Politicians across the Israeli political spectrum united in concern about damaging nuclear deal


Prominent leaders and analysts on the Israeli left are concerned that the Obama administration will agree to a bad deal with Iran. While there is debate in Israel about whether Prime Minister Benjamin Netanyahu’s speech to Congress is the proper tactic, there is a consensus across the Israeli political spectrum that the P5+1 may be headed towards an agreement with Iran that will be detrimental to Israeli security. Last Friday, in an interview with CNN, Opposition Leader and Labor Party candidate Isaac Herzog said “I’m worried about a bad deal and about caving into all sort of Iranian pressure as well.” Amos Yadlin, former head of the IDF Military Intelligence and the Labor Party’s candidate for Defense Minister, criticized the Obama administration’s goal of leaving Iran with a break-out time of one year, stating that the break-out time “must be measured in a number of years” and that Israel “will view a deal that leaves Iran up to a year from a nuclear bomb as a bad deal.” Additionally he has warned that the US government’s mentality that an agreement is preferable to the alternatives to an agreement is “liable to justify signing an extremely bad agreement.” Yadlin has previously cautioned the West not to be fooled by the Iranians, who have a cunning strategy of agreeing to only limited, reversible compromises. Regarding preliminary reports about a potential deal with Iran, Yair Lapid, leader of the centrist party Yesh Atid, has stated in an interview, “We think this is not harsh enough, or strong enough towards the Iranians.”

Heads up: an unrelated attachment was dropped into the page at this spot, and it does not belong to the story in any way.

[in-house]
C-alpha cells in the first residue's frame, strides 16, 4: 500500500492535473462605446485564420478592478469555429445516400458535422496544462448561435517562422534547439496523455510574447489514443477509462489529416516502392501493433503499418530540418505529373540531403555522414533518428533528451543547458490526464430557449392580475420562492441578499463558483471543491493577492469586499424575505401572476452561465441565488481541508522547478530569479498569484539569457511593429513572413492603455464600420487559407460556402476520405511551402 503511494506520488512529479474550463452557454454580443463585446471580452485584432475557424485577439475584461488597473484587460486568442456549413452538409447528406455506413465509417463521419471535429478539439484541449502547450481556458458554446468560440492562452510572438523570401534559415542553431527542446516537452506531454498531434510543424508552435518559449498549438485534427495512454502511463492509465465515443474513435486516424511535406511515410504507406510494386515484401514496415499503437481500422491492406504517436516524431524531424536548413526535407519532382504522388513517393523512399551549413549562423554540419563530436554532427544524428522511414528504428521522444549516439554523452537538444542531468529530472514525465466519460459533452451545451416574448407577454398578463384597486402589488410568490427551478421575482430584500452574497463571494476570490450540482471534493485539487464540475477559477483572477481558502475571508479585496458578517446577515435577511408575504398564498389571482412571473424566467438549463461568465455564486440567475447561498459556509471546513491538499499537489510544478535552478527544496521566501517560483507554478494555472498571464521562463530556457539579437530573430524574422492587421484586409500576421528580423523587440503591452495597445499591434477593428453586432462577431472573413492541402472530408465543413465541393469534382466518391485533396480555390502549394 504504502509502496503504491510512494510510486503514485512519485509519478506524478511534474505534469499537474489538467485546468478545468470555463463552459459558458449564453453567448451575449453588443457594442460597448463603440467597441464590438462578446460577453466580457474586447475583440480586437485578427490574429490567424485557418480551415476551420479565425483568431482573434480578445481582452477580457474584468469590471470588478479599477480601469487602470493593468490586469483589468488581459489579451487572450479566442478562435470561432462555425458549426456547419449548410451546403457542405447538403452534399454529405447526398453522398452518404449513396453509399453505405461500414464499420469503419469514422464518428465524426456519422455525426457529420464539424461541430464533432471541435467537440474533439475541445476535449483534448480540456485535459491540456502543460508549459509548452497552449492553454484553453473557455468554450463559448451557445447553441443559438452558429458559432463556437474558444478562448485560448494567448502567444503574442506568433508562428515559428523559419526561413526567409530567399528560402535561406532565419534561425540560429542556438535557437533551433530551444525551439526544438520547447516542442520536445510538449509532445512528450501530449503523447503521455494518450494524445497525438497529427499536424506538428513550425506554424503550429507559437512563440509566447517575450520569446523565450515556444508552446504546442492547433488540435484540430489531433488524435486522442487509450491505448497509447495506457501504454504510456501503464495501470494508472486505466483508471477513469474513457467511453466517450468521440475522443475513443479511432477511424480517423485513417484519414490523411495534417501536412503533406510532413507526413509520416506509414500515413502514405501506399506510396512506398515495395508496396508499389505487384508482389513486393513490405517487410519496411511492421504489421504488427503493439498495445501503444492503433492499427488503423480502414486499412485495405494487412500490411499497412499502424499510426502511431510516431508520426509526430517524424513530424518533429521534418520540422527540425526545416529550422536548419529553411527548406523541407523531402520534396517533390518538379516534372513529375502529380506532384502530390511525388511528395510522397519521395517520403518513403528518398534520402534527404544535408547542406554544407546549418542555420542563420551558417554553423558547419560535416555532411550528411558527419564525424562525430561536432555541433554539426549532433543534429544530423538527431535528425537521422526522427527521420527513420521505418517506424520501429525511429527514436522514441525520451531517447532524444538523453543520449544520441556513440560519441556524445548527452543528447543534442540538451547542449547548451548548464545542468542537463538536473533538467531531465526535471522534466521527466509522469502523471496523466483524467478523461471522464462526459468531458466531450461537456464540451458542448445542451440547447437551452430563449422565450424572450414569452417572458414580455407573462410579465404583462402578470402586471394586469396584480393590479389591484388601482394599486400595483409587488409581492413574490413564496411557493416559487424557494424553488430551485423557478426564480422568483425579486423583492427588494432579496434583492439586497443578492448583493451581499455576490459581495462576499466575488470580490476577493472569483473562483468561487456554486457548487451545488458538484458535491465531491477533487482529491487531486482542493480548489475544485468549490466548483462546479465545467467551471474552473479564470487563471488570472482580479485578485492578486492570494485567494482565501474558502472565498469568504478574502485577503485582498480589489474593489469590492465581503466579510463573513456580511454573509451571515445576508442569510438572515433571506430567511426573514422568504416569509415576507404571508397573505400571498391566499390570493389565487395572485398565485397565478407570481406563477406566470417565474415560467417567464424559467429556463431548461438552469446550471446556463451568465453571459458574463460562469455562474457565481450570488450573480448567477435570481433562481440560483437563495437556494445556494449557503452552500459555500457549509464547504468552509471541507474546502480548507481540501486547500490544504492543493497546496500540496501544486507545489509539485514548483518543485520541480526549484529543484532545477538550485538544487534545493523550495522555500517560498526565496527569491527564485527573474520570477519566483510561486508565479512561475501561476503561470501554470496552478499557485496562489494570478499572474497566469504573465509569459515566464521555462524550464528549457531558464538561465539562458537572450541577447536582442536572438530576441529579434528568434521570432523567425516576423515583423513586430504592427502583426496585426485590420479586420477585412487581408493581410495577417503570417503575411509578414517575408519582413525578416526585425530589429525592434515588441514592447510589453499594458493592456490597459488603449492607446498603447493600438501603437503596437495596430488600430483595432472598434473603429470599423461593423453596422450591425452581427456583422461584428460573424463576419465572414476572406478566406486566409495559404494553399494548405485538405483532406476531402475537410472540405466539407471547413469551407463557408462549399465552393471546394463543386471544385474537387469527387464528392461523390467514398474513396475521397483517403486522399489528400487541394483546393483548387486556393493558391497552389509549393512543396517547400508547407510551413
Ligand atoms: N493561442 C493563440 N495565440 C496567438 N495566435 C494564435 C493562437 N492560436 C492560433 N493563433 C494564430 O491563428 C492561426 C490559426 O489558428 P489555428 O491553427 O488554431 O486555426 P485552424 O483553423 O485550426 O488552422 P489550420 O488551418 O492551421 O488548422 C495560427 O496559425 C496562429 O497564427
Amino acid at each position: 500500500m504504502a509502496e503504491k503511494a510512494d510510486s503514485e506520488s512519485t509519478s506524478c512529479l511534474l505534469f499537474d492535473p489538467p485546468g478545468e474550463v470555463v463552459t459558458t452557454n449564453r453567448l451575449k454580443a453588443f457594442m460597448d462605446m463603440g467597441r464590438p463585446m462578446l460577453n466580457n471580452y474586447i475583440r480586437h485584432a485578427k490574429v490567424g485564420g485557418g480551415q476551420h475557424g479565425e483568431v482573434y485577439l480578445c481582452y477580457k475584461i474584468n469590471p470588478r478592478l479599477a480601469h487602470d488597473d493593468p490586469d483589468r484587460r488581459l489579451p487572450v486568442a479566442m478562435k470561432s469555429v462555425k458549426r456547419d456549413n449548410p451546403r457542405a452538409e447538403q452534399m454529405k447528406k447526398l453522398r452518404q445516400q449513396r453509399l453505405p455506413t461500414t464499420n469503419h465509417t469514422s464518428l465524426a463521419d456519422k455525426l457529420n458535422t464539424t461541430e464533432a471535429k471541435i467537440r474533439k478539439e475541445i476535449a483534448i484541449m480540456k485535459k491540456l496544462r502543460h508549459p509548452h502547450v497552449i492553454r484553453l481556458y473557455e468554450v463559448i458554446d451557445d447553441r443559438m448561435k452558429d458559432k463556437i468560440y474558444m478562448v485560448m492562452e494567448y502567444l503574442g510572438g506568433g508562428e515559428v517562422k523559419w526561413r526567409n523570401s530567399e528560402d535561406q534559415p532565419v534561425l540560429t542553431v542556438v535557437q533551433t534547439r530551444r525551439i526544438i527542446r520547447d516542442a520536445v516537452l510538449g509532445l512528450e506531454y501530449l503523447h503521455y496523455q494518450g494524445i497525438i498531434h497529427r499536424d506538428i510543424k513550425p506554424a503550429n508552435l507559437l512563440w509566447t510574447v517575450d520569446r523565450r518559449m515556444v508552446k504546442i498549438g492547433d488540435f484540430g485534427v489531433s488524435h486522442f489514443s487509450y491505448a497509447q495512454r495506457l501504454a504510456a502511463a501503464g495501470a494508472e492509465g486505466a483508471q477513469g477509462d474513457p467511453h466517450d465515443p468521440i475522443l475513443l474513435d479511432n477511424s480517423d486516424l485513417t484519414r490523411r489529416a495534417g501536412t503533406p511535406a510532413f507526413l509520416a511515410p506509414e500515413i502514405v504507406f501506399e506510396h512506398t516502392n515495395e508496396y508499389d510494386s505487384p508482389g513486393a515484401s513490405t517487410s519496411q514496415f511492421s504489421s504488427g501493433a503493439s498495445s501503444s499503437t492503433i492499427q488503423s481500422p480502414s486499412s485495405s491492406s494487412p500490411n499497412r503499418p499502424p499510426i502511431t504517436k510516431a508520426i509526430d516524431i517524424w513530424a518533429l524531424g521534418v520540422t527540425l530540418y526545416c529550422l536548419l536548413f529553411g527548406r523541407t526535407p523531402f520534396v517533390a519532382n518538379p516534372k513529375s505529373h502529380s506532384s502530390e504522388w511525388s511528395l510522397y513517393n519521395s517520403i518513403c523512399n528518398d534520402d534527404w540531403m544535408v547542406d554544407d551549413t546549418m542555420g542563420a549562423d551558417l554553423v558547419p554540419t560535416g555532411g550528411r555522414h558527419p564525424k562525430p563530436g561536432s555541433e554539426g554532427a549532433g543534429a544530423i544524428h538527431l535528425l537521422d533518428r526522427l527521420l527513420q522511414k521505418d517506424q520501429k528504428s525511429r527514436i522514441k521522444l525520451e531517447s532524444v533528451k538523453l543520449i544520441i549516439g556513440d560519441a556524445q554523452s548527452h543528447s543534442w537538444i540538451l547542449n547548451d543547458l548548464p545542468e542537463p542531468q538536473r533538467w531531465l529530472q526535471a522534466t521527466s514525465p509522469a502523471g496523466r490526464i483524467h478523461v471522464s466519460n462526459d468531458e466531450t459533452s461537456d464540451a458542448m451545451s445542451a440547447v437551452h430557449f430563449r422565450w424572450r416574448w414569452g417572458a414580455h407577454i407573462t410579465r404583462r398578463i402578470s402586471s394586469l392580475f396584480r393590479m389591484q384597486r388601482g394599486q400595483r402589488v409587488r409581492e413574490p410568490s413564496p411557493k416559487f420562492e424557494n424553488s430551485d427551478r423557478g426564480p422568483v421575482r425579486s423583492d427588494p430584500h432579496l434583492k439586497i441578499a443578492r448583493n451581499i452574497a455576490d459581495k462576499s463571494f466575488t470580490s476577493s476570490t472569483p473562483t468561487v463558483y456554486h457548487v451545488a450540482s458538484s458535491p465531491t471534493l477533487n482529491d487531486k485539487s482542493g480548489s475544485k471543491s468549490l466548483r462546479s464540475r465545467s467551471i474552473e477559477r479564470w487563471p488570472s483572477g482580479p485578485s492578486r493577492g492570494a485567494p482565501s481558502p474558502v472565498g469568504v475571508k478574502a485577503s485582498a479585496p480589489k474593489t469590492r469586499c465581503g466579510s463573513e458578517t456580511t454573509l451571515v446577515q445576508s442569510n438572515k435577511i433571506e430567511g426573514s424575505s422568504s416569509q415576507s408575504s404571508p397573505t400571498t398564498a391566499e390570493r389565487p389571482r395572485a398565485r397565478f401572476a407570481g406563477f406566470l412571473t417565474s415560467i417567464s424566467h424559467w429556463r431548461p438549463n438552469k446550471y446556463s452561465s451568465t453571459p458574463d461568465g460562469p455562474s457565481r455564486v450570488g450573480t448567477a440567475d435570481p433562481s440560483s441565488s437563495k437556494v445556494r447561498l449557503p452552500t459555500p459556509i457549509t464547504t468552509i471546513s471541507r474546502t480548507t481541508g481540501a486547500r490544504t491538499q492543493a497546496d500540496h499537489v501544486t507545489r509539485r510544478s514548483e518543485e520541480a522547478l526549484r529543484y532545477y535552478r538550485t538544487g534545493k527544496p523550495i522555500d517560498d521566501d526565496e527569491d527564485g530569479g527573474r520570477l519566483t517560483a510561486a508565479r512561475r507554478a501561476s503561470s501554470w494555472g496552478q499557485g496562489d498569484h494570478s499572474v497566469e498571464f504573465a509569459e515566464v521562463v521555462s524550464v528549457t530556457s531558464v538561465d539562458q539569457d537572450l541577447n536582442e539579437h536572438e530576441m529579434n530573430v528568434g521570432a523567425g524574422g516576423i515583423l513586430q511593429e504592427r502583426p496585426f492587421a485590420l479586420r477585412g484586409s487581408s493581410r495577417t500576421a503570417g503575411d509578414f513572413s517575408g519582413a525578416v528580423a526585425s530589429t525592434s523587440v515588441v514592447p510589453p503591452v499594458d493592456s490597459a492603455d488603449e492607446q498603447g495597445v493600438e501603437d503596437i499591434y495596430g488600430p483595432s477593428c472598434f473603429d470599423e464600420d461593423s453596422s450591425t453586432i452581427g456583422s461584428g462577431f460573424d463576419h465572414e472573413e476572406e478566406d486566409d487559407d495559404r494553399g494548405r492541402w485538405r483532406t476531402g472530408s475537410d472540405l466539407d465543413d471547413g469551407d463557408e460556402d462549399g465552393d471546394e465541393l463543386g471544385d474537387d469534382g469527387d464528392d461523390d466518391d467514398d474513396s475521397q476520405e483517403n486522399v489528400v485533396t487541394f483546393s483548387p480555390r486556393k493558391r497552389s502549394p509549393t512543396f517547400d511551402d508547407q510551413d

Former Labor Prime Minister Ehud Barak has expressed disappointment that the Obama administration has “changed its objective from no nuclear military Iran to no nuclear military Iran during the term of its administration.” Leading Haaretz columnist and author Ari Shavit observed that “Obama’s desire to appease Tehran… could destroy his own vision of nuclear disarmament.”

Moreover, there is concern about American rapprochement with Iran. In an article published on Tuesday, Amos Yadlin insisted that a shift away from the traditional alliances with Israel and moderate Arab states, and towards Iran would be “a big mistake. Iran is a source of instability, terror, regime change, and Islamic revolution all over the Middle East.”  Furthermore, Ehud Barak, who supports a robust campaign against ISIS, has also asserted that “allowing Assad and the ayatollahs in Iran…to be the real winners- that doesn’t make sense.”

Tel Aviv is the third best place in the world for technology business, according to a new report by property consultants Savills. Austin took the top spot, followed by San Francisco.

Savills surveyed 12 global cities with strong tech environments. The scores were measured according to five metrics: business environment, tech environment, quality of life, talent pool and property affordability.

New York, Stockholm and London came fourth, fifth and sixth respectively in the overall ranking.

Multinational R&D centers located within the Tel Aviv-Yafo metropolitan area include Google, Barclays, Motorola, BMC Software, Broadcom, EMC, Microsoft, GM, Amdocs, SAP, Applied Materials, Marvell, Oracle, HP, and CiscoIsrael. (via Israel21c)


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